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A question about a recipe: Chili Con Nikki (with brisket, coffee & chocolate)

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I have a question about the recipe "Chili Con Nikki (with brisket, coffee & chocolate)" from The Communal Pantry. I am in the middle of making this for editors' pick and as I was putting it together, I realized that there was no chili powder or chiles other than jalapeños. I'm about 2 hours in and it's really sweet. I've sent a note to the author but she hasn't responded. What should I do, pickle friends?

Barbara is a trusted source on General Cooking.

asked over 4 years ago
18 answers 1126 views
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added over 4 years ago

Cumin Powder + Cayenne Powder + Paprika Powder is my go-to when I have no Chili Powder. Leaving out the Cayenne Powder would be okay, but if you can stand it a little will go a long way.

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added over 4 years ago

Oops sorry, I didn't read all of your question. Maybe when its left overnight, the flavors develop into something not as sweet. Have you shredded the meat yet. I think that should reduce the sweetness as well. The addition of sour cream as a condiment may also tamp the sweetness.

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drbabs

Barbara is a trusted source on General Cooking.

added over 4 years ago

Thanks--the meat isn't at the falling-apart stage yet. I think it may be an error in the recipe. I'm hoping the author sees this question or my message soon.

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added over 4 years ago

I have found that the heat of jalapenos can be in the little to none range. Maybe you could sneak in a hotter pepper, even crushed chiles (pizza style) or pickled jalapenos.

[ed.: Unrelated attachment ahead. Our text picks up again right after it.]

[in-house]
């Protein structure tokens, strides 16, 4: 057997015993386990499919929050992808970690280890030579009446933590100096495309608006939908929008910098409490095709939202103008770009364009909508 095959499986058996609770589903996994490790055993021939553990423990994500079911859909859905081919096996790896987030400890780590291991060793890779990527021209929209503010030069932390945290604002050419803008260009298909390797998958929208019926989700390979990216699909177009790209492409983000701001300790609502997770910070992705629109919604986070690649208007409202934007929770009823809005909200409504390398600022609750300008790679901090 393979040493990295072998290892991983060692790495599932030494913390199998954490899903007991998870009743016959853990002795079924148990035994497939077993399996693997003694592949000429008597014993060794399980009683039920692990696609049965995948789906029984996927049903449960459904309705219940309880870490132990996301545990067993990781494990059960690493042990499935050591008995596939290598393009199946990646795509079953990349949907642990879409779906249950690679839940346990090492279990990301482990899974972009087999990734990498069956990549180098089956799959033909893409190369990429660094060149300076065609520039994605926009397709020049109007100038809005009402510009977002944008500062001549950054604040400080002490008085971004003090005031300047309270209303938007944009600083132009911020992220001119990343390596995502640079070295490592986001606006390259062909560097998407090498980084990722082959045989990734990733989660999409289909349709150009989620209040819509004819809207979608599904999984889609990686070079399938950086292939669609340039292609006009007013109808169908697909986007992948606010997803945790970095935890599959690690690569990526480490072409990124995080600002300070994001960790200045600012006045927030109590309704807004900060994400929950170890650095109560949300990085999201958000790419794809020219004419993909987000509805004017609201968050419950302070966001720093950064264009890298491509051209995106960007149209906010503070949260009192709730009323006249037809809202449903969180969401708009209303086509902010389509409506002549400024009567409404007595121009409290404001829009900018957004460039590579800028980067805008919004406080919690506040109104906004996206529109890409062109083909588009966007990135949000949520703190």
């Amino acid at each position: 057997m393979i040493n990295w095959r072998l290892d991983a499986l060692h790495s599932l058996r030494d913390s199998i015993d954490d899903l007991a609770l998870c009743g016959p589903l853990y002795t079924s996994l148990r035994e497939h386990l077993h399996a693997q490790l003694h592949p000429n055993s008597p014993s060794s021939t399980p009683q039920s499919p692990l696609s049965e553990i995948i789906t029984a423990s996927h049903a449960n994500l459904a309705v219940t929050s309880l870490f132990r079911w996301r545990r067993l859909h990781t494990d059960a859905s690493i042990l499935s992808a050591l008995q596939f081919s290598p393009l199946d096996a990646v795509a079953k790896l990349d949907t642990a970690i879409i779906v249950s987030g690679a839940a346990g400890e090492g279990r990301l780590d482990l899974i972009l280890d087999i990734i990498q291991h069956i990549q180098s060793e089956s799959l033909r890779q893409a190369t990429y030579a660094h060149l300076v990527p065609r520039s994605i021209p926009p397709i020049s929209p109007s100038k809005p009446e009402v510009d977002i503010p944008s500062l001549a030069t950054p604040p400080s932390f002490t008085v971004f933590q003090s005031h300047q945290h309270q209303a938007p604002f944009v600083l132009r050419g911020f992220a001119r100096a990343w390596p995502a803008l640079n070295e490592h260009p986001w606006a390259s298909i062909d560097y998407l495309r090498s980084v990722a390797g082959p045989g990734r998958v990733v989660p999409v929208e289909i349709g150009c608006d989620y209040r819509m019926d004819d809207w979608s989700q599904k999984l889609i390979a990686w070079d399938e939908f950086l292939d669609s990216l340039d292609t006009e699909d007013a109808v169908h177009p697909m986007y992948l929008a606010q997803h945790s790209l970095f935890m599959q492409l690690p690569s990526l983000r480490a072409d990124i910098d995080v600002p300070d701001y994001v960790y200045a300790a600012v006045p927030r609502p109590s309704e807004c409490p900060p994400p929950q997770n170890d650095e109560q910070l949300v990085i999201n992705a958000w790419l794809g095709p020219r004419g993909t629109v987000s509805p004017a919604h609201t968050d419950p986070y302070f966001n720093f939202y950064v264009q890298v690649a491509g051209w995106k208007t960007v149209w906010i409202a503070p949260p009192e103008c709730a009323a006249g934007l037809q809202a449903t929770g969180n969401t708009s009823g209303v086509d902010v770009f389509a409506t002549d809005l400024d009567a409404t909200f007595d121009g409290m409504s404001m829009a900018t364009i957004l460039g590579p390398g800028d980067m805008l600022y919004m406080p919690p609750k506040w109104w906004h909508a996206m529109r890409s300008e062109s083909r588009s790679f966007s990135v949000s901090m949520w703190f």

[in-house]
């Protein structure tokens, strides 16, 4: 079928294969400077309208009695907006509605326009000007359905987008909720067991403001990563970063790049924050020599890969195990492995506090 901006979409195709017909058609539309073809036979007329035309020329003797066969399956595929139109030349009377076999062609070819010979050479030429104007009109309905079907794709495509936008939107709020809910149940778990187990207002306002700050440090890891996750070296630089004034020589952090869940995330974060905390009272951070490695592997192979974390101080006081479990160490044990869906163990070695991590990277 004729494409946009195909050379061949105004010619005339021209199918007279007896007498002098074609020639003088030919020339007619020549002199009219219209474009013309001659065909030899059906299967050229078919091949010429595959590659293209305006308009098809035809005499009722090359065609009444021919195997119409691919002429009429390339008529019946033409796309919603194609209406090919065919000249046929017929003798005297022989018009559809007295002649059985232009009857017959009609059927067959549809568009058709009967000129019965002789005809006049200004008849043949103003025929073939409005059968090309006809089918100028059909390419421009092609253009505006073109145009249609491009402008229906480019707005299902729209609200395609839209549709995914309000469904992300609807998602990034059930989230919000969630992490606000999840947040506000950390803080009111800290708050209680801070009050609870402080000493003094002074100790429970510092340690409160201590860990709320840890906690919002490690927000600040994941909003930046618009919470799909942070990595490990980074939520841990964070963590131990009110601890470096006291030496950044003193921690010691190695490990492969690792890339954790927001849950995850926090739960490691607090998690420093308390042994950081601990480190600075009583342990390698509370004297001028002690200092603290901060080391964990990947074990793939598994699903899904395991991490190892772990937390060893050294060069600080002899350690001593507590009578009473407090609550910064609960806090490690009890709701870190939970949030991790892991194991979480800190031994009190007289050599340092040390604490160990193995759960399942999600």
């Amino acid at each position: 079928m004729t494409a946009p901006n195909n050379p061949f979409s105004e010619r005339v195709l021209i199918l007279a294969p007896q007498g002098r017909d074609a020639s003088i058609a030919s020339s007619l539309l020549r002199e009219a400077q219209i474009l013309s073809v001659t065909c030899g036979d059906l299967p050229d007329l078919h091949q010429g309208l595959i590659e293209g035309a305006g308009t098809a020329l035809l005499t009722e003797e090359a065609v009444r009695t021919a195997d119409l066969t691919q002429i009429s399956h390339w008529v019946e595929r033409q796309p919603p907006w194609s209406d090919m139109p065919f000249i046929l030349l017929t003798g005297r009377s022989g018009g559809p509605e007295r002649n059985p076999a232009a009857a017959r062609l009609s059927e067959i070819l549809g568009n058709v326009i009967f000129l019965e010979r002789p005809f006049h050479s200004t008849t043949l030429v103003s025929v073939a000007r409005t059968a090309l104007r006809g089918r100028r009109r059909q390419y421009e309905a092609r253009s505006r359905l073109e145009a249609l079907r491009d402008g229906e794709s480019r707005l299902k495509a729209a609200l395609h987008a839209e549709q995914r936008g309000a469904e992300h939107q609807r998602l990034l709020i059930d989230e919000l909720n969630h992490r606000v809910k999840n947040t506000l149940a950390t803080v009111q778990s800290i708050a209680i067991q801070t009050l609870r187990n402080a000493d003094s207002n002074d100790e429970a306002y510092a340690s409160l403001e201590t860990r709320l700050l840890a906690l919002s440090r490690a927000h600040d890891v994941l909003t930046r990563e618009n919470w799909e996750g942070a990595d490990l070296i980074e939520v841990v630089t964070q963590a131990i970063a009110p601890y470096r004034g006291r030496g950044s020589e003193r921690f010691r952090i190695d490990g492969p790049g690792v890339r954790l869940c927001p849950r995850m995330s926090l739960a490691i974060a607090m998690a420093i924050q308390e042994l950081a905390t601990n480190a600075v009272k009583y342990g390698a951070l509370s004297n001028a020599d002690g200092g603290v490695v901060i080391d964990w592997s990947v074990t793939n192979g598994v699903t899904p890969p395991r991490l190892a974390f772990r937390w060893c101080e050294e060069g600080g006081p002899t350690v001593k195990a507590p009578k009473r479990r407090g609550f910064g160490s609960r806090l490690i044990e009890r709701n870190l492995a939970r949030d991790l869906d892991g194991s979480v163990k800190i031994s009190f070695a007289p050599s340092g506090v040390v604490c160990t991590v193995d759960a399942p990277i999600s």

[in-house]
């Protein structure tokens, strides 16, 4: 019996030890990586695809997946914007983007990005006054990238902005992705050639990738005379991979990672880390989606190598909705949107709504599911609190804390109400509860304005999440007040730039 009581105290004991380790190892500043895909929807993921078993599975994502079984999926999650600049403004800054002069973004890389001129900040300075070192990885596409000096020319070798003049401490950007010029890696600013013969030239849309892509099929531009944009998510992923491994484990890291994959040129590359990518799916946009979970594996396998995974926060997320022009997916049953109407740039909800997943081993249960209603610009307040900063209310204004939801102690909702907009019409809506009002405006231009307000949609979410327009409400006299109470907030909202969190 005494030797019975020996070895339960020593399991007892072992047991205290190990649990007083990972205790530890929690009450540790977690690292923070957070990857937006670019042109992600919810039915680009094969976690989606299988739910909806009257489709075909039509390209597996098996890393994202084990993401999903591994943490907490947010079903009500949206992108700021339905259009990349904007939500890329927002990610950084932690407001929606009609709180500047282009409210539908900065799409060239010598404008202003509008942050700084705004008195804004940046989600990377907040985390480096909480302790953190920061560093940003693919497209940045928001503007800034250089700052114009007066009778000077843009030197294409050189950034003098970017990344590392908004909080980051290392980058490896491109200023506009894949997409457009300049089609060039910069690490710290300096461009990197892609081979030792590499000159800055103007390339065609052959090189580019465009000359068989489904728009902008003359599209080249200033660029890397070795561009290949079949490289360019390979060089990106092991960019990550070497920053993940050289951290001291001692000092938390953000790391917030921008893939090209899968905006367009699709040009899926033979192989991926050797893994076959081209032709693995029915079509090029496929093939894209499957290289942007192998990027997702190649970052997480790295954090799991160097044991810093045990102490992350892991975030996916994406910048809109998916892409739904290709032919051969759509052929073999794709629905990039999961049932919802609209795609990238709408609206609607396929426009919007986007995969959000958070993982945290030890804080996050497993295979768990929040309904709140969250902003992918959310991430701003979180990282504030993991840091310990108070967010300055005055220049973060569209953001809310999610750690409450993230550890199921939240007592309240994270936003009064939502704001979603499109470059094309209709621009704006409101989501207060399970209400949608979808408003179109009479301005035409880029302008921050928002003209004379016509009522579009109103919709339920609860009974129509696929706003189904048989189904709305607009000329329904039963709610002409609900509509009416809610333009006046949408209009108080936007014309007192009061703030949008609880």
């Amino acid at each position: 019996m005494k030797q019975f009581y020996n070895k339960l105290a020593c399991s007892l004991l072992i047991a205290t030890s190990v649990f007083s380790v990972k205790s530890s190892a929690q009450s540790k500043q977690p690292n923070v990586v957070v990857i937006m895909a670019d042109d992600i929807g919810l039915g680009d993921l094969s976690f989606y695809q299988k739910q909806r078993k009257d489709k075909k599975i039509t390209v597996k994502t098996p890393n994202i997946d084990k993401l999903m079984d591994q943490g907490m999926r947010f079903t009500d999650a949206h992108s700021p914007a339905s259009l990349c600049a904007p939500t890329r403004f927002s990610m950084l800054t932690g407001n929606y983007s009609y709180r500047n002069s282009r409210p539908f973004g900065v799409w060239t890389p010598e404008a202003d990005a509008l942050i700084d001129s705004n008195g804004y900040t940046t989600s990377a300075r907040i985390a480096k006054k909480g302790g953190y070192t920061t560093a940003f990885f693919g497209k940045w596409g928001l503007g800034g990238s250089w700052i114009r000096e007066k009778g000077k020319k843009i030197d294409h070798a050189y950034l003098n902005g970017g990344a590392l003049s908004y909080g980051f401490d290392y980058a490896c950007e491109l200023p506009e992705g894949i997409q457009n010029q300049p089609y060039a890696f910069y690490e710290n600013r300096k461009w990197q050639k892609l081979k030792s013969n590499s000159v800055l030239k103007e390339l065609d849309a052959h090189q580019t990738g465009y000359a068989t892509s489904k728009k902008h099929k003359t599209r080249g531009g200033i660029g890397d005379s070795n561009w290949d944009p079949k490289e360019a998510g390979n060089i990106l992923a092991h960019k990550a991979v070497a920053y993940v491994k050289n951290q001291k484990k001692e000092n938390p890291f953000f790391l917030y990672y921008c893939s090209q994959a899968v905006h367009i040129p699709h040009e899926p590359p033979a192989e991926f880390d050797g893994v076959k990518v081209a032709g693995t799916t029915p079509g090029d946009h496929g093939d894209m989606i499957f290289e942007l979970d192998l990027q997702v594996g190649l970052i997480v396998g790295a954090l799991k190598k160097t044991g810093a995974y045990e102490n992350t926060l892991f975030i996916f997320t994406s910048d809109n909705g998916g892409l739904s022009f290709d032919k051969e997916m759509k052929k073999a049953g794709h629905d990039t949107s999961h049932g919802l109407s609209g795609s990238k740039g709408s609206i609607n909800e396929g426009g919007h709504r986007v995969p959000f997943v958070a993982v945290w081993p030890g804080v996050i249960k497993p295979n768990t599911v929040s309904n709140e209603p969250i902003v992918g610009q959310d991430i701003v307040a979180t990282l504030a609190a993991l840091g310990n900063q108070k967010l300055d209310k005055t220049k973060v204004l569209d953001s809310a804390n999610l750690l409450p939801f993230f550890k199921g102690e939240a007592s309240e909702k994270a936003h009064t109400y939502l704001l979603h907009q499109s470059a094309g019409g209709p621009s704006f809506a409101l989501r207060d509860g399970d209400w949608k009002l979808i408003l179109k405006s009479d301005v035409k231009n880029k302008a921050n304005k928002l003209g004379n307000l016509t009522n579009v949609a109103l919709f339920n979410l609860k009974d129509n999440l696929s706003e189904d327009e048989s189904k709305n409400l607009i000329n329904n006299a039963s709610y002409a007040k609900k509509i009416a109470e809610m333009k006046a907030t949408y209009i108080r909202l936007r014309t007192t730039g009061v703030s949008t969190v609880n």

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drbabs

Barbara is a trusted source on General Cooking.

added over 4 years ago

As the meat kinds of falls apart and it all blends together, it does taste good, but I still think it needs some heat. I'll wait till tomorrow and will let y'all know. Thanks for weighing in!

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SKK
added over 4 years ago

The recipe does call for chilis - not chili powder in the format we are used to in this part of the world. My recommendation is follow the recipe and taste tomorrow. Spices in chilie do need time to blend. The Communal Pantry is an amazing group of people - this may be a match made in heaven.

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added over 4 years ago

babs, i'm looking at the ingreds to figure out what made yours taste sweet. I see brown sugar and dark chocolate.It could be that she used a darker 'dark choc' than you did. I also see that she is very vague in her description of green chiles- both variety and size. So you could be comparing your apples to her oranges there as well. She does call for spices that combine to taste like chile powder, so you could add more of them(particularly cumin , paprika and cayenne) to overcome the sweetness, and include that 'needed addition' in your editor's notes.

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added over 4 years ago

babs, p.s. i also see that she has only 2 tsp cumin for 3 pounds of meat ,and 2-3 ounces of dark chocolate. 2 tsp cumin is very little for that amount of meat.
Maybe as an editor's note you would want to suggest that other cooks attempting this recipe- might want to begin by leaving out the brown sugar and increasing the______, until it has cooked awhile and they have tasted it and decided what to adjust.